SHINK v. SHINK


140 A.D.2d 506 (1988)

Shari Shink, Respondent-Appellant, v. Craig Shink, Appellant-Respondent

Appellate Division of the Supreme Court of the State of New York, Second Department.


Ordered that the judgment is modified, on the law and the facts and as a matter of discretion, by (1) deleting the third decretal paragraph and substituting therefor a provision which states "ORDERED and ADJUDGED that the defendant shall have unsupervised visitation rights away from the marital home on the first weekend of each month from Friday at 7 P.M. to Sunday at 7 P.M. and on the third Sunday of each month from 10 A.M. to 7 P.M. and on the second days of Rosh Hashanah and Succoth from 1 P.M. to 6 P.M.; and it is further", (2) deleting the fourth decretal paragraph and substituting therefor a provision which states "ORDERED and ADJUDGED that the defendant shall pay to the plaintiff as maintenance the sum of $150 per week for a period of five years from the date of the entry of the judgment or until the death of either party or remarriage of the plaintiff, whichever occurs first, and the defendant shall pay child support in the sum of $150 per week until the child of the marriage attains the age of 21 or is sooner emancipated; and it is further", (3) adding a provision to the sixth decretal paragraph thereof providing that the defendant shall maintain a health insurance policy for the benefit of the plaintiff, (4) adding to the list of items to which the defendant is entitled set forth in the eighth decretal paragraph thereof the words "The bedroom set", (5) adding a decretal paragraph providing that the defendant pay one half of the outstanding balance of the plaintiff's Visa card debt at the time of the judgment, up to, but not exceeding $500; as so modified, the judgment is affirmed insofar as appealed and cross-appealed from, without costs or disbursements; and it is further,

Ordered that the order is affirmed insofar as appealed from, without costs or disbursements.

Under the circumstances of this case, we find that the court's granting of visitation for the limited period of two hours per week from 2:00 to 4:00 P.M. each Sunday denies the defendant and his infant daughter, who was over two years old at the conclusion of the trial, sufficient opportunity for meaningful interaction. The trial court also erred in refusing the defendant's request for overnight visitation. The record is devoid of any evidence supporting the imposition of such restrictive visitation rights. Accordingly the defendant should be granted unsupervised visitation away from the marital home on the first weekend of each month from 7:00 P.M. Friday to 7:00 P.M. Sunday. In addition, we find that the defendant should be granted visitation on the third Sunday of each month from 10:00 A.M. to 7:00 P.M. The court's award of visitation rights on Rosh Hashanah and Succoth shall remain the same. We, however, agree with the trial court that midweek visitation would not be appropriate at this time.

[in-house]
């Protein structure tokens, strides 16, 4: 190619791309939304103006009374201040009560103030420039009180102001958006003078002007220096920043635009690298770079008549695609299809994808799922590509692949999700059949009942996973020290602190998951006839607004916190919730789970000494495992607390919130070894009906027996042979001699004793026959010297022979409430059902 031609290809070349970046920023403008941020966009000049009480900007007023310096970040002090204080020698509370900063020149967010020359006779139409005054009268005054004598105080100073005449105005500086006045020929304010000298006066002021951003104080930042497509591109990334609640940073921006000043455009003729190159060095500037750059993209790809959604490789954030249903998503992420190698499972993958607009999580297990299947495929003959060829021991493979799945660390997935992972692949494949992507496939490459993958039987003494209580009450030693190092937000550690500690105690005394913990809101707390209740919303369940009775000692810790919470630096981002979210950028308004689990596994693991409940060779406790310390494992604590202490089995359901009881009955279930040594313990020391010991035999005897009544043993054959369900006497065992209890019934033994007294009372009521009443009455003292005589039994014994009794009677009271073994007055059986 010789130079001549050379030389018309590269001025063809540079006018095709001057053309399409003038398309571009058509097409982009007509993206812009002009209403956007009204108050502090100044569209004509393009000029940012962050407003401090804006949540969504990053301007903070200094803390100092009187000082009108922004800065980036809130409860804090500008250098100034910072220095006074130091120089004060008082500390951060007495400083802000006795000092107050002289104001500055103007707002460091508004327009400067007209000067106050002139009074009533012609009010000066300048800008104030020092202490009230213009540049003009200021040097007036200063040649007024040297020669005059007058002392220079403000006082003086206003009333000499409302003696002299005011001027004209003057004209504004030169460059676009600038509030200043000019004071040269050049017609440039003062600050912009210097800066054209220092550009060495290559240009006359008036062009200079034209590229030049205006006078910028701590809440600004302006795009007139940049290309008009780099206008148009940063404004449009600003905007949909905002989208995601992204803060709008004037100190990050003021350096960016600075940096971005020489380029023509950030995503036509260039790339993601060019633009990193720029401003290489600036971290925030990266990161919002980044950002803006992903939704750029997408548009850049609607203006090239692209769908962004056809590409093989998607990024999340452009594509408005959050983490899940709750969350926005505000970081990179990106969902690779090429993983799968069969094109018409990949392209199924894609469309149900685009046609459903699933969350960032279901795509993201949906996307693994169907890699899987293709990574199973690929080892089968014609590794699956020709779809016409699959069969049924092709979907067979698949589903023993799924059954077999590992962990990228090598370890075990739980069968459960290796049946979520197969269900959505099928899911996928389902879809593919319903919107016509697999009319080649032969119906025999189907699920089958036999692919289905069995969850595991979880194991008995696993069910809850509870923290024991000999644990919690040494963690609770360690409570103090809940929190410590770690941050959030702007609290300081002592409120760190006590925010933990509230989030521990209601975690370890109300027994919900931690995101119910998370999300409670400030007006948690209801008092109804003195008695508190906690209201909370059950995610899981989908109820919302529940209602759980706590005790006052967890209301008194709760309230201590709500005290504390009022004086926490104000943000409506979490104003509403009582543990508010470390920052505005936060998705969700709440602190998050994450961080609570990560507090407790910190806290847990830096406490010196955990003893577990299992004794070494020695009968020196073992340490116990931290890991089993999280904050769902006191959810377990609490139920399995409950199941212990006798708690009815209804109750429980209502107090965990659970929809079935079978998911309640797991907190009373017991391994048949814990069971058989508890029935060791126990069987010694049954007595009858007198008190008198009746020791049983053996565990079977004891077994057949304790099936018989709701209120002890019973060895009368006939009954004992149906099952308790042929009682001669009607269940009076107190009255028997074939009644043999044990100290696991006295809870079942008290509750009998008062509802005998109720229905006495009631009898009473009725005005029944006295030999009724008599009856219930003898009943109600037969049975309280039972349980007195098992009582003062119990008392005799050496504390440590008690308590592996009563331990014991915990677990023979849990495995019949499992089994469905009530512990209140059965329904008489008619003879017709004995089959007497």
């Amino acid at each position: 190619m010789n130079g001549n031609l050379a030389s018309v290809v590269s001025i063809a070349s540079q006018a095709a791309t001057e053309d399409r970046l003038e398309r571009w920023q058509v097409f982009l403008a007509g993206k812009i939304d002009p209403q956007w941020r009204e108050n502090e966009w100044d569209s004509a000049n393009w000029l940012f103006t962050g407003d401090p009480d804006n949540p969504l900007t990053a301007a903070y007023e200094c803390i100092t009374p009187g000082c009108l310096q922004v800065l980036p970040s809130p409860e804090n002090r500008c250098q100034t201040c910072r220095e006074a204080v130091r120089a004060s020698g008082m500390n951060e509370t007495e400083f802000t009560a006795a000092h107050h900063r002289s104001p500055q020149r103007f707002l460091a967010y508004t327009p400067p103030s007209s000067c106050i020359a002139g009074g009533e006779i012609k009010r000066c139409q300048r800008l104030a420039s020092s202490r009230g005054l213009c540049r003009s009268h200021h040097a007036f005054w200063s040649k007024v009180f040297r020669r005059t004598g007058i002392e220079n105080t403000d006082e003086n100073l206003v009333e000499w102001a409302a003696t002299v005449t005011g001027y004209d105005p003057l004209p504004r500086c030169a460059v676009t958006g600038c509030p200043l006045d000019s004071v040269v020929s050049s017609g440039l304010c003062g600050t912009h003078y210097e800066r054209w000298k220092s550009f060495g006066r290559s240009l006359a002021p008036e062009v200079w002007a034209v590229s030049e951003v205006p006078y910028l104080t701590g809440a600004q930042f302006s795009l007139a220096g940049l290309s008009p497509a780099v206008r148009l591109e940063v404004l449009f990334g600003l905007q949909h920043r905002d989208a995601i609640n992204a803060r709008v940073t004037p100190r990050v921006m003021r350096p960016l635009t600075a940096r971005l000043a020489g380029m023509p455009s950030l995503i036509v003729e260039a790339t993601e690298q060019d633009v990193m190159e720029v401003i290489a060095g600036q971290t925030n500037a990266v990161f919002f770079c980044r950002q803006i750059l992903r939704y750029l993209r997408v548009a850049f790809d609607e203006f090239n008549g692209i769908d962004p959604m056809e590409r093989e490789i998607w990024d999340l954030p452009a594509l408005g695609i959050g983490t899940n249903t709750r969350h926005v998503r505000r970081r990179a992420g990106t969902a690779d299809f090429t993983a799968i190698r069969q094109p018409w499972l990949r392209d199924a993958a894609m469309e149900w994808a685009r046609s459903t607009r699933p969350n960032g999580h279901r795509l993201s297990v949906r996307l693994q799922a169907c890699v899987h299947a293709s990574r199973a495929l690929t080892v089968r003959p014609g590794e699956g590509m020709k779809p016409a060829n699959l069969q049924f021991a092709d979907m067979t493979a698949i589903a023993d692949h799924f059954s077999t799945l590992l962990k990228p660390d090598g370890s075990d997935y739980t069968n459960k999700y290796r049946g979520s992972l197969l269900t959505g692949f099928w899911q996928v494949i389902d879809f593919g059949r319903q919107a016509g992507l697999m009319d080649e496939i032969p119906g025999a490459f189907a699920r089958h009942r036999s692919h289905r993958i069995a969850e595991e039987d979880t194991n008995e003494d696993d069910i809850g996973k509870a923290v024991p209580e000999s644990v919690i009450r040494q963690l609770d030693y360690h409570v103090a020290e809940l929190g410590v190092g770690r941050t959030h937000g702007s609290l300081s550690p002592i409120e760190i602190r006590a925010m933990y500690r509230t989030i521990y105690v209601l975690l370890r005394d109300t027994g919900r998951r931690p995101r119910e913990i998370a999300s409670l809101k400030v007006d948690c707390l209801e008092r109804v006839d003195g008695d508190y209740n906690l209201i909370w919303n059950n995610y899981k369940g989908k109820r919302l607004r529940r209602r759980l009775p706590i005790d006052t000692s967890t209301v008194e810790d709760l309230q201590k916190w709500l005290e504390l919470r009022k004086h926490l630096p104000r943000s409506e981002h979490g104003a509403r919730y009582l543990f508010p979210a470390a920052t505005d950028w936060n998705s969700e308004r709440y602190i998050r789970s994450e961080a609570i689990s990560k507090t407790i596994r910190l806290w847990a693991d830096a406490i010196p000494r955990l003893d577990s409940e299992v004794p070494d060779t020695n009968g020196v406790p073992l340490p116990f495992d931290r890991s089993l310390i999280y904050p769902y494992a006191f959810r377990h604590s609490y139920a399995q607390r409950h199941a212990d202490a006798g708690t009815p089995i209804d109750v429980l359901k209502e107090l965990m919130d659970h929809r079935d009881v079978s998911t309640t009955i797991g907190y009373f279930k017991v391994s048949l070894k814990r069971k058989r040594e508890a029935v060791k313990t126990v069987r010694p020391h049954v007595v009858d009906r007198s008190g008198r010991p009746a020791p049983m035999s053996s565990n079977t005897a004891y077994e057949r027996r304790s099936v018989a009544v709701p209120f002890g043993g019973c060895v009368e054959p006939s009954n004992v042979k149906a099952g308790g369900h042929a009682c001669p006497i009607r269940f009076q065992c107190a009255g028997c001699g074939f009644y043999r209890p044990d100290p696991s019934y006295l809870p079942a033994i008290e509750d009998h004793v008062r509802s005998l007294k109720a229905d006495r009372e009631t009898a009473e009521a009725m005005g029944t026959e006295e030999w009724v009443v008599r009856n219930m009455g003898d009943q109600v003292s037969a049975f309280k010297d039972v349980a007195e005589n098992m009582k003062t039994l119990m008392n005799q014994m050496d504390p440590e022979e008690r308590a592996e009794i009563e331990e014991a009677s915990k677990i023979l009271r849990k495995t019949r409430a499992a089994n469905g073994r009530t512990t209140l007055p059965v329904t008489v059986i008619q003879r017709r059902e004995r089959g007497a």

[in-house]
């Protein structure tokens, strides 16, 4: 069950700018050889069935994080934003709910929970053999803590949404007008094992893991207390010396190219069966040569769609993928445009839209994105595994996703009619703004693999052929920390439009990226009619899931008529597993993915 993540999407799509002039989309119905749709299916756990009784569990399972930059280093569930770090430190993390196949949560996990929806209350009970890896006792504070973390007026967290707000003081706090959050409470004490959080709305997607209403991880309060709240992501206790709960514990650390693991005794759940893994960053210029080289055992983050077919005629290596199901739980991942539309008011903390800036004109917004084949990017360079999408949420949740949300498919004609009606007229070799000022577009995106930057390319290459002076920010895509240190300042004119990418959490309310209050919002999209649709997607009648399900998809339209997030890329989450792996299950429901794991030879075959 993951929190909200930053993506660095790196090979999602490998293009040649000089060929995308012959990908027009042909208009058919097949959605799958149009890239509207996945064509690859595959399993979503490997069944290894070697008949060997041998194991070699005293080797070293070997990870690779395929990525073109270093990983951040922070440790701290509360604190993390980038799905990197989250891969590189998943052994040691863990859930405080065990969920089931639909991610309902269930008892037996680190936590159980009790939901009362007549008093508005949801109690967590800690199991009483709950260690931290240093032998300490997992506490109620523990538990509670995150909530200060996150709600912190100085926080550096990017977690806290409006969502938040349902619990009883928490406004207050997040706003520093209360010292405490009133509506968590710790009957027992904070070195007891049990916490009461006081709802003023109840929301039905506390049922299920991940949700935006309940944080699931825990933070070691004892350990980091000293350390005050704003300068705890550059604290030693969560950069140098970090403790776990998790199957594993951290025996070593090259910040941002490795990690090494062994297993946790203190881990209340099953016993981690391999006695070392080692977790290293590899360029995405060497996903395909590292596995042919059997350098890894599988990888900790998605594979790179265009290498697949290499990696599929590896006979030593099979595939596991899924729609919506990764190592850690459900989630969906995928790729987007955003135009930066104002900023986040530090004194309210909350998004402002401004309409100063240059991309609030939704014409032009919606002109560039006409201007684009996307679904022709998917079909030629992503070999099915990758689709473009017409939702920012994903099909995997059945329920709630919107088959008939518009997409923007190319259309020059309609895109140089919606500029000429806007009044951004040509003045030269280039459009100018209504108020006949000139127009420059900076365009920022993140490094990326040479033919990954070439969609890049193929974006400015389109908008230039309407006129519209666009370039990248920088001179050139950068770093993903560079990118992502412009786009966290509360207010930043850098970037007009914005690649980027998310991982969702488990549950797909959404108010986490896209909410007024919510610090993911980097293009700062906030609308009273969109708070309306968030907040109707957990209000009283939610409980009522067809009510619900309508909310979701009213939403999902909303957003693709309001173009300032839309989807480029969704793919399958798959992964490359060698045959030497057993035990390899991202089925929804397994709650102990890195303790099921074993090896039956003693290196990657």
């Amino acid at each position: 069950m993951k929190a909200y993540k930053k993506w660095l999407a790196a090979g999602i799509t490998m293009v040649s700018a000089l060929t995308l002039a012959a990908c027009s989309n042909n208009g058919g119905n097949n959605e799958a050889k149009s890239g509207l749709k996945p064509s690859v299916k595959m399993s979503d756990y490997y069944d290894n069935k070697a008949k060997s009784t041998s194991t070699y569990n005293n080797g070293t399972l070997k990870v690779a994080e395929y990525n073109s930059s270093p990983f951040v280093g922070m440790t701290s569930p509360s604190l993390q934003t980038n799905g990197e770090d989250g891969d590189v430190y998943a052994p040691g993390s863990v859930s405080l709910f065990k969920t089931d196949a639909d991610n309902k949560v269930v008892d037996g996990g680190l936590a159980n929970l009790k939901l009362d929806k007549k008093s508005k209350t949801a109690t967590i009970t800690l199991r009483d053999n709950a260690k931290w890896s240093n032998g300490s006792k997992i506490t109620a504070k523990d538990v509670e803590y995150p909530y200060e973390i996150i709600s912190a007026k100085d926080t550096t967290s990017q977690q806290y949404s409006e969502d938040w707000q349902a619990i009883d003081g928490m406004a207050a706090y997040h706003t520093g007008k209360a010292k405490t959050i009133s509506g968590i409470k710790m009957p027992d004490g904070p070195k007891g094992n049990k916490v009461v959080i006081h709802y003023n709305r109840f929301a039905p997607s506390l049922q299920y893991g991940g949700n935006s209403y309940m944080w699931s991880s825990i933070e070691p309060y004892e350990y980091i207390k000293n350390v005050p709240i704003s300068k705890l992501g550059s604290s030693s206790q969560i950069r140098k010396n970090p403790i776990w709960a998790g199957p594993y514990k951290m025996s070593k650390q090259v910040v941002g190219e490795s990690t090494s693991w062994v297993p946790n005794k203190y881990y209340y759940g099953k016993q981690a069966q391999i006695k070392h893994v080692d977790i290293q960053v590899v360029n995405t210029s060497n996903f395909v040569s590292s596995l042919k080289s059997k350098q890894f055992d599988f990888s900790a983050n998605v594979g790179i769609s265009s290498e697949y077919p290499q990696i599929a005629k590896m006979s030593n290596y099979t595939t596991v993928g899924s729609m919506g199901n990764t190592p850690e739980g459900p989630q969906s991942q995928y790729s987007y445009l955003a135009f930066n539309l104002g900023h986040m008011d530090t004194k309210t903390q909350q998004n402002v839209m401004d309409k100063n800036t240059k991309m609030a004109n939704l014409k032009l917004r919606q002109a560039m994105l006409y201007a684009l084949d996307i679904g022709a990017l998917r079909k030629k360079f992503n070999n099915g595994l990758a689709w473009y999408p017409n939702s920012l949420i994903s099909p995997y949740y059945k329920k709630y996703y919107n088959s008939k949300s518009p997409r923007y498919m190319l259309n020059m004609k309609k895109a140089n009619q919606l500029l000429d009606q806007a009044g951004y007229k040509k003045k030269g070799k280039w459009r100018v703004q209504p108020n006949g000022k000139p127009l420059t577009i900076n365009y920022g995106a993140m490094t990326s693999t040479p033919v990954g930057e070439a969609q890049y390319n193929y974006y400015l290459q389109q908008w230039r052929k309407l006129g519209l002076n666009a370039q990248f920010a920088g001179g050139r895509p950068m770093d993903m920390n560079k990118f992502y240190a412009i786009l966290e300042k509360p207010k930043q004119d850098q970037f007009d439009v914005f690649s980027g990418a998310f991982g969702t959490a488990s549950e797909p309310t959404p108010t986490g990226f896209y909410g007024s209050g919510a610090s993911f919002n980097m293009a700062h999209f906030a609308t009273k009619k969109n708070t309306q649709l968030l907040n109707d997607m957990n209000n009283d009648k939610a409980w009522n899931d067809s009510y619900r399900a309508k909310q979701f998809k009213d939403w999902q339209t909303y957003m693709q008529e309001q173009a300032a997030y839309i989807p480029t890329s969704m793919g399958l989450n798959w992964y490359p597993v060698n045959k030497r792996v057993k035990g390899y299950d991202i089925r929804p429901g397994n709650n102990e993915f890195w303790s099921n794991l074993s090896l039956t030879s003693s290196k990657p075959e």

We also find that under the circumstances of this case the award of maintenance for an unlimited duration should be modified. The plaintiff and the defendant were married for a relatively short duration, i.e., four years. The 31-year-old plaintiff holds a degree in fashion merchandising and was employed in this field during part of the marriage. We note that when asked by the trial court if she would again be able to obtain employment in this field, the plaintiff responded "I am sure if I tried". Accordingly, we find that it is appropriate to limit the duration of defendant's obligation to pay maintenance to a period of five years (see, Sorrentino v Sorrentino, 116 A.D.2d 564).

We have reviewed the financial status of the parties and find that the award of maintenance should be in the amount of $150 per week. In addition, we find that the defendant, who is employed, should be directed to maintain a health insurance policy for the benefit of the plaintiff (see, Schussler v Schussler, 109 A.D.2d 875, 877).

The trial court awarded child support in the sum of $50 per week to be increased to $100 per week when the child attains the age of seven years. We find this provision which allows for a modification of the defendant's child support obligation at a future time without a reconsideration of the circumstances extant at that time, to be improper (see, Majauskas v Majauskas, 61 N.Y.2d 481, 494-495; Bizzaro v Bizzaro, 106 A.D.2d 690; Lesman v Lesman, 88 A.D.2d 153). Therefore based upon the needs of the infant child and the financial ability of the defendant to meet such needs, we find that the defendant's child support obligation should be in the amount of $150 per week until the child of the marriage attains the age of 21 or is sooner emancipated. In addition, we find that the trial court properly directed the defendant to pay the child's prior medical bills.

We further find that the defendant should be directed to pay one half of the outstanding balance on the plaintiff's Visa credit card debt existing at the time of the judgment. We note that at trial there was testimony that that debt relates to a trip taken by both the plaintiff and the defendant as well as for clothing purchased for the infant child. The defendant's obligation to pay one half of the outstanding Visa balance at the time of judgment shall, however, not exceed the amount of $500.

The plaintiff concedes that the bedroom set was purchased by the defendant with his own funds prior to the marriage. Accordingly, the trial court erred in awarding this separate property to the plaintiff (see, Domestic Relations Law § 236 [B] [d] [1]).

We have examined the parties' remaining contentions and find them to be either unpreserved for appellate review or without merit.


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